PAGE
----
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Organizing a Team
By Stephanie Mensh, wife of a stroke survivor Paul Berger
Create a Calendar, Know Where to Go for Help
Bringing my husband, Paul, home after he suffered a stroke was the most frightening thing I had ever faced. I found myself in charge of Paul’s health, recovery, personal care and all our financial, legal and household concerns. He was in a wheelchair, unable to talk and needed intensive speech, physical and occupational therapy to recover his independence. I recognized I couldn’t do some of the things Paul needed. My first caregiver team included:
- My neighbor who built a ramp up the few steps into the front door.
- A health care professional friend who located outpatient therapy services.
- The receptionist in my office who helped me to find a companion to drive Paul to appointments and help around the house while I was at work.
- Friends and family who brought meals and stayed with Paul when I had to work or run errands.
Organize Your Calendar
The first step in building your team of caregiver helpers is to take a calendar and pencil in important dates:
- Holidays, birthdays, graduations and visitors. Include medical appointments, filing financial or legal forms, taxes and other dates you can’t miss.
- Sketch in weekly and monthly items such as billpaying, hairdressing and grocery shopping.
- Plan your daily routine. If you work, note when you leave and return. Note the dates and times the survivor will attend therapy or other appointments.
Tip: When scheduling, remember, stroke survivors may need more time to get ready, or eat snacks and take bathroom breaks, or transit to appointments.
Help for the Survivor’s needs
The helpers needed to accomplish the daily, monthly or special activities will depend on the survivor. For survivors with significant medical and personal care needs, consider a home health agency that offers nursing evaluation and supervision and trained personal care aides.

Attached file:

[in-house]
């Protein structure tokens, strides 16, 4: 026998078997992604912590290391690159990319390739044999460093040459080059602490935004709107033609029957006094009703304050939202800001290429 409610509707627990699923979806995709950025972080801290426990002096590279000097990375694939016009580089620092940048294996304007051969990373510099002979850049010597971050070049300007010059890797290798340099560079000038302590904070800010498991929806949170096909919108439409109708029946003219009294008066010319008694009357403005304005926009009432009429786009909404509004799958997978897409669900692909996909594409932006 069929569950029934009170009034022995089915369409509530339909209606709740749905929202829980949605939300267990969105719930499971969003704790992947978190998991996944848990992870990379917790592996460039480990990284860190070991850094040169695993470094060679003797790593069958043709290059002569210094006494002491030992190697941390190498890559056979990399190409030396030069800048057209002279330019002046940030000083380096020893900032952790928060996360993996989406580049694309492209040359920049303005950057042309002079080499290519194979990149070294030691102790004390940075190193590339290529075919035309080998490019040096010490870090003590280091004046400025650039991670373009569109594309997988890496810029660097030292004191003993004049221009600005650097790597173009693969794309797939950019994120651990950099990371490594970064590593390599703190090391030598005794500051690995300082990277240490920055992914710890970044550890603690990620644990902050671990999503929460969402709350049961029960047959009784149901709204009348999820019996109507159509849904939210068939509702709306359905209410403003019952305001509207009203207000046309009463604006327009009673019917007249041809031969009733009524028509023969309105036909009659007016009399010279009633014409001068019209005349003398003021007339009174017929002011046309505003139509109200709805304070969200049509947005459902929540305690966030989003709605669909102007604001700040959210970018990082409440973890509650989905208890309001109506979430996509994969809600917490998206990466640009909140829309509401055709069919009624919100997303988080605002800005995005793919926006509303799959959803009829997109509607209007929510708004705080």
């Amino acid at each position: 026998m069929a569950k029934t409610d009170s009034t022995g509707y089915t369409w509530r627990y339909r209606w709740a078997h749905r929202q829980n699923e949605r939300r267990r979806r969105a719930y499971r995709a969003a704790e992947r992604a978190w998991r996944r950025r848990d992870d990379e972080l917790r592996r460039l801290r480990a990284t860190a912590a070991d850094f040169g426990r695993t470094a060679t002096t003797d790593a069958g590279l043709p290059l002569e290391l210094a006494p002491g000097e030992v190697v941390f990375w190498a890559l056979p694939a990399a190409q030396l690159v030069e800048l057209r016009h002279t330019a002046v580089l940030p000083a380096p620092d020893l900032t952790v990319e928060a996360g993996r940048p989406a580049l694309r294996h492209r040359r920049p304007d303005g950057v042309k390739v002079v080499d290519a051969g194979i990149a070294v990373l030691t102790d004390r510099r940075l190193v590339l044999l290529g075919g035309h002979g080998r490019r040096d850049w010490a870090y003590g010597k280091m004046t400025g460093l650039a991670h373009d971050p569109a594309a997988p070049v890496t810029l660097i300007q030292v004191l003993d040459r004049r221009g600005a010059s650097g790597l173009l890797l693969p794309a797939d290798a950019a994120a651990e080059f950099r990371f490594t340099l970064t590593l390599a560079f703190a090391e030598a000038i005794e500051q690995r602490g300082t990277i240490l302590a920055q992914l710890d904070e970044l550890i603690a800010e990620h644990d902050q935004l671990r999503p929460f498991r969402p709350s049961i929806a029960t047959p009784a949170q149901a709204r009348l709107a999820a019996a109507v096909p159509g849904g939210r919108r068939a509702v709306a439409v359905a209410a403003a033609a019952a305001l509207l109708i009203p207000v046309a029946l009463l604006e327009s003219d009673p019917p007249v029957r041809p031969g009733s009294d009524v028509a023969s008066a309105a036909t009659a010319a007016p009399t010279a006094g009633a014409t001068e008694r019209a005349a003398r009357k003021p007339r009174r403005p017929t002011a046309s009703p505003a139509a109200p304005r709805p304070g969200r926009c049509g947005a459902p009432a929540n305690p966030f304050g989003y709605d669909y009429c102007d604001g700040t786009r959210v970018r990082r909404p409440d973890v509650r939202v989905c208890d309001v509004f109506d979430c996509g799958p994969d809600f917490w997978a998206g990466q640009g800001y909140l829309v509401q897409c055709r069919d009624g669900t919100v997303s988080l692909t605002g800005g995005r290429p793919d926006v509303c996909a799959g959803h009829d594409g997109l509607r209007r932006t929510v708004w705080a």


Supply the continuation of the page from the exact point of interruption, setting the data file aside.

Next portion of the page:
Tip: Some insurance coverage might be available for a few hours a day.
Build a therapy team
Many stroke survivors benefit from continued physical, occupational and speech therapy. A home health agency might be able to schedule home therapy visits. Some hospitals provide outpatient rehabilitation services, offering sessions two or three days each week. At the rehab center, I recommend scheduling speech first, followed by occupational and then physical therapy. Be sure to include rest, lunch and/or snack breaks between sessions.
Tip: Clinic and office-based therapists are available in some areas and can be a more affordable.
Enlist household helpers
The team should include help with grocery shopping, meal preparation, housecleaning, laundry, lawn care, and home and auto maintenance. These can be volunteers or hired cleaning or handyman services.
Tip: When neighbors or family go shopping, they can add a few items from the caregiver’s list.
A primary care physician is crucial for ongoing medical care, referrals to specialists, home care and therapy, and documentation for insurance. Other professionals include an accountant/financial planner for budget and tax planning and preparation, and a lawyer to draft a power of attorney and/or to negotiate medical insurance, disability and employer- related regulations.
Resources to Check out
Lotsa Helping Hands offers a free, interactive calendar system: www.nac.lotsahelpinghands.com
National Alliance for Caregiving: www.caregiving.org
The Well Spouse Association: www.wellspouse.org
The U.S. Administration on Aging: www.aoa.gov
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